TTU-Centennial-CharterDayOn March 27, 1915, Tennessee Governor Thomas Rye signed the charter establishing Tennessee Polytechnic Institute in Cookeville, Tennessee.

However, the effort to establish a school, college, or university in Cookeville had begun several years earlier. Cookeville’s remote location and meager population (less than Tech’s current student enrollment) made it an unlikely site to build Tennessee’s newest educational institution specializing in “technical education” and teacher training.

Although there are numerous ambiguities, inconsistencies, and curiosities contained within the historical record, three truths stand clear.

Firstly, Tennessee Tech University would not be here today if not for 10 local citizens, led by Jeremiah Whitson along with a few dozen others, who invested time, money, and property to establish the University of Dixie, which soon became TPI.

Secondly, TPI faced hardship and financial austerity from the very beginning. TPI’s mission to provide educational access and opportunity to people throughout the Upper Cumberland necessitated low student tuition and fees since the average family income was less than $1,000 annually.

Lastly, just as it was for a newly created state institution, politics and public sentiment continue to play a significant role in shaping our 100-year history.

With 18 acres of undeveloped land, one academic building (Derryberry Hall), and two dormitories (Bartoo and Kittrell), TPI opened its doors to 19 students in fall 1916. Today, Tennessee Tech University’s campus exceeds 250 acres with about 100 buildings and enrolls more than 11,000 students pursuing bachelor’s, master’s, and doctoral degrees in more than 40 different fields of study. Over the past 100 years, TTU has produced more than 78,000 alumni who have gone on to successful careers and productive lives.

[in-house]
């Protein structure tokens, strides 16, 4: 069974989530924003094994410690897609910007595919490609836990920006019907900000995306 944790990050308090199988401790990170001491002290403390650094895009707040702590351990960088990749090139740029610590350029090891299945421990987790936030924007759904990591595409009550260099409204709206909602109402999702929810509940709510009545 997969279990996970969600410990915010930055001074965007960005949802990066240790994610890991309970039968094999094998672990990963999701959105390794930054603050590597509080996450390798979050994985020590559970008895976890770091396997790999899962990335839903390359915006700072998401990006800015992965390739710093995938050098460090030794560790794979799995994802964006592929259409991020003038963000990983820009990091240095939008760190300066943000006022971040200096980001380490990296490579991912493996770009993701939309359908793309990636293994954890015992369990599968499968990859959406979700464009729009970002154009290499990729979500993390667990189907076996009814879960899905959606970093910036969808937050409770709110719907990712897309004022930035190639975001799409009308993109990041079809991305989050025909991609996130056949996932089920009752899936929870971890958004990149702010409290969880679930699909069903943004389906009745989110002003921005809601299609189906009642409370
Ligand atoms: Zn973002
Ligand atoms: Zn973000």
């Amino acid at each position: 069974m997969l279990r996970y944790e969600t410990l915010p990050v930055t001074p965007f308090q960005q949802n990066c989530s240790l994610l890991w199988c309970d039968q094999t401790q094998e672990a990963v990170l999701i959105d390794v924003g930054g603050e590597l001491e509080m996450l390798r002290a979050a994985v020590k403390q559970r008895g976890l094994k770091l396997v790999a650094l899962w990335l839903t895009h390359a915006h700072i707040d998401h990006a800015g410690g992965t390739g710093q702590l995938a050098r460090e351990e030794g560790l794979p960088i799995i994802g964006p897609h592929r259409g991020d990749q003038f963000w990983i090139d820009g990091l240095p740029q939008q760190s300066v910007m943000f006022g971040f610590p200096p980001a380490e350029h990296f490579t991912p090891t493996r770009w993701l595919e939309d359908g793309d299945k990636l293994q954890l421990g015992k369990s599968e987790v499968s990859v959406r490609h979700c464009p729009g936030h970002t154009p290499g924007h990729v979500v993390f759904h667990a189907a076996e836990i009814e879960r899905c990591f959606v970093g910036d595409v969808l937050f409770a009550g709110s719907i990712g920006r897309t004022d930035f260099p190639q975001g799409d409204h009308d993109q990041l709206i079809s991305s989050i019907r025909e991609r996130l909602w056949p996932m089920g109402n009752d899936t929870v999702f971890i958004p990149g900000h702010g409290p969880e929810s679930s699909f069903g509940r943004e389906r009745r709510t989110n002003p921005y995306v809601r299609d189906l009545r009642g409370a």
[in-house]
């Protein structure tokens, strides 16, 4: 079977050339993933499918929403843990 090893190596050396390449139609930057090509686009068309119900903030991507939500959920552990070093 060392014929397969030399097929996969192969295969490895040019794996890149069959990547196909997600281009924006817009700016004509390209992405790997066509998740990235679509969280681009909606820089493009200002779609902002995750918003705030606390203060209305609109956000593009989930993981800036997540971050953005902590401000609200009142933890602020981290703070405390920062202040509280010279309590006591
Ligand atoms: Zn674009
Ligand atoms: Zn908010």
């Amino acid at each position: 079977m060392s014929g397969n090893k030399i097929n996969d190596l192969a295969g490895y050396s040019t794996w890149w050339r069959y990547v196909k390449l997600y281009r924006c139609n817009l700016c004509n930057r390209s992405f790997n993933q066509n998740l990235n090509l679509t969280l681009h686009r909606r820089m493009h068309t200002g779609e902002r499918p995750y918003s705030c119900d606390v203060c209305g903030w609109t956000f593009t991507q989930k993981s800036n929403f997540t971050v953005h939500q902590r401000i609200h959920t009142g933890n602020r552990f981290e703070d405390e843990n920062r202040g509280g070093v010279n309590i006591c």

Yes, we have much to celebrate as we reflect on our proud heritage. However, this dream is far from over!

What will our academic descendants say about us 100 years from now during the Bicentennial celebration? How will we keep higher education affordable and encourage more students to continue their educations? How will we continue to increase the value of a Tennessee Tech education for every student, while state funding continues to decline? Education has never been as critical to our nation’s future economic and national security as it is today. The challenges are many, but just like with our TPI founding fathers, failure is not an option. I take great confidence in their successful efforts that got us to this Centennial and know that Tennessee Tech will continue to survive and thrive for many generations to come.

Whether you have been a part of the university for decades, years, or months, the more you learn about the people whose passion helped shaped this place, the more you will understand it and feel a part of it. At our Centennial website, you will find a wealth of personal stories and information. It’s possible you’ll find a connection with a personality, educational philosophy or event that reminds you that our mission remains to create knowledge and provide educational access and opportunity in a manner that improves people’s lives.

Here’s to making dreams come true for another 100 years!

Go Eagles!